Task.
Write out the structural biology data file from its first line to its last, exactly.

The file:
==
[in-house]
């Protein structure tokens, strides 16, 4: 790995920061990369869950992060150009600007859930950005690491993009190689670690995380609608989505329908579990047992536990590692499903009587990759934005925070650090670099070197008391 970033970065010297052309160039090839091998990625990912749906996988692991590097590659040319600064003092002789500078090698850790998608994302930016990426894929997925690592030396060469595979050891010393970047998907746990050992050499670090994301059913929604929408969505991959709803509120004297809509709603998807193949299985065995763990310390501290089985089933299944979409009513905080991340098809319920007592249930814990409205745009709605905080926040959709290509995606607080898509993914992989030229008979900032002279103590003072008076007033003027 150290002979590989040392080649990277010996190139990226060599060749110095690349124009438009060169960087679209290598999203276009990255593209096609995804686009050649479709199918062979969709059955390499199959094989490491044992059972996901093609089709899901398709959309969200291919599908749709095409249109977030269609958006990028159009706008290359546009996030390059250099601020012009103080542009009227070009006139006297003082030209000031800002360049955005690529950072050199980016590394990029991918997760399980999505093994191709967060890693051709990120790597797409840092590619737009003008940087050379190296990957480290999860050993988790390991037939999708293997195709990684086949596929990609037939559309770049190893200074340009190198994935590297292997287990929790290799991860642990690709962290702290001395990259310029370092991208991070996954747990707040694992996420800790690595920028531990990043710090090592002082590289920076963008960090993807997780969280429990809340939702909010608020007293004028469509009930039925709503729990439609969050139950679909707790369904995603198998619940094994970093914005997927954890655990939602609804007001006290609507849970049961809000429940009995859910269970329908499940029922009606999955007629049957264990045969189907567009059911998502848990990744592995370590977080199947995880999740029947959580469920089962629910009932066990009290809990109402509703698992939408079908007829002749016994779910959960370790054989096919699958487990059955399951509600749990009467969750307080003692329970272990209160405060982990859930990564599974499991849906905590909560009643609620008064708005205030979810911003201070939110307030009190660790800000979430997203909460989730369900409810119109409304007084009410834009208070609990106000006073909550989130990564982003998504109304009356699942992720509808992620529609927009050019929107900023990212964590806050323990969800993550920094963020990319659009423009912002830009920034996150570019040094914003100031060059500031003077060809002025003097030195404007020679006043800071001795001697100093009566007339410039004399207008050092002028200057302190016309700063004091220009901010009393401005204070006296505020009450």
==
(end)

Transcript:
[in-house]
């Protein structure tokens, strides 16, 4: 790995920061990369869950992060150009600007859930950005690491993009190689670690995380609608989505329908579990047992536990590692499903009587990759934005925070650090670099070197008391 970033970065010297052309160039090839091998990625990912749906996988692991590097590659040319600064003092002789500078090698850790998608994302930016990426894929997925690592030396060469595979050891010393970047998907746990050992050499670090994301059913929604929408969505991959709803509120004297809509709603998807193949299985065995763990310390501290089985089933299944979409009513905080991340098809319920007592249930814990409205745009709605905080926040959709290509995606607080898509993914992989030229008979900032002279103590003072008076007033003027 150290002979590989040392080649990277010996190139990226060599060749110095690349124009438009060169960087679209290598999203276009990255593209096609995804686009050649479709199918062979969709059955390499199959094989490491044992059972996901093609089709899901398709959309969200291919599908749709095409249109977030269609958006990028159009706008290359546009996030390059250099601020012009103080542009009227070009006139006297003082030209000031800002360049955005690529950072050199980016590394990029991918997760399980999505093994191709967060890693051709990120790597797409840092590619737009003008940087050379190296990957480290999860050993988790390991037939999708293997195709990684086949596929990609037939559309770049190893200074340009190198994935590297292997287990929790290799991860642990690709962290702290001395990259310029370092991208991070996954747990707040694992996420800790690595920028531990990043710090090592002082590289920076963008960090993807997780969280429990809340939702909010608020007293004028469509009930039925709503729990439609969050139950679909707790369904995603198998619940094994970093914005997927954890655990939602609804007001006290609507849970049961809000429940009995859910269970329908499940029922009606999955007629049957264990045969189907567009059911998502848990990744592995370590977080199947995880999740029947959580469920089962629910009932066990009290809990109402509703698992939408079908007829002749016994779910959960370790054989096919699958487990059955399951509600749990009467969750307080003692329970272990209160405060982990859930990564599974499991849906905590909560009643609620008064708005205030979810911003201070939110307030009190660790800000979430997203909460989730369900409810119109409304007084009410834009208070609990106000006073909550989130990564982003998504109304009356699942992720509808992620529609927009050019929107900023990212964590806050323990969800993550920094963020990319659009423009912002830009920034996150570019040094914003100031060059500031003077060809002025003097030195404007020679006043800071001795001697100093009566007339410039004399207008050092002028200057302190016309700063004091220009901010009393401005204070006296505020009450």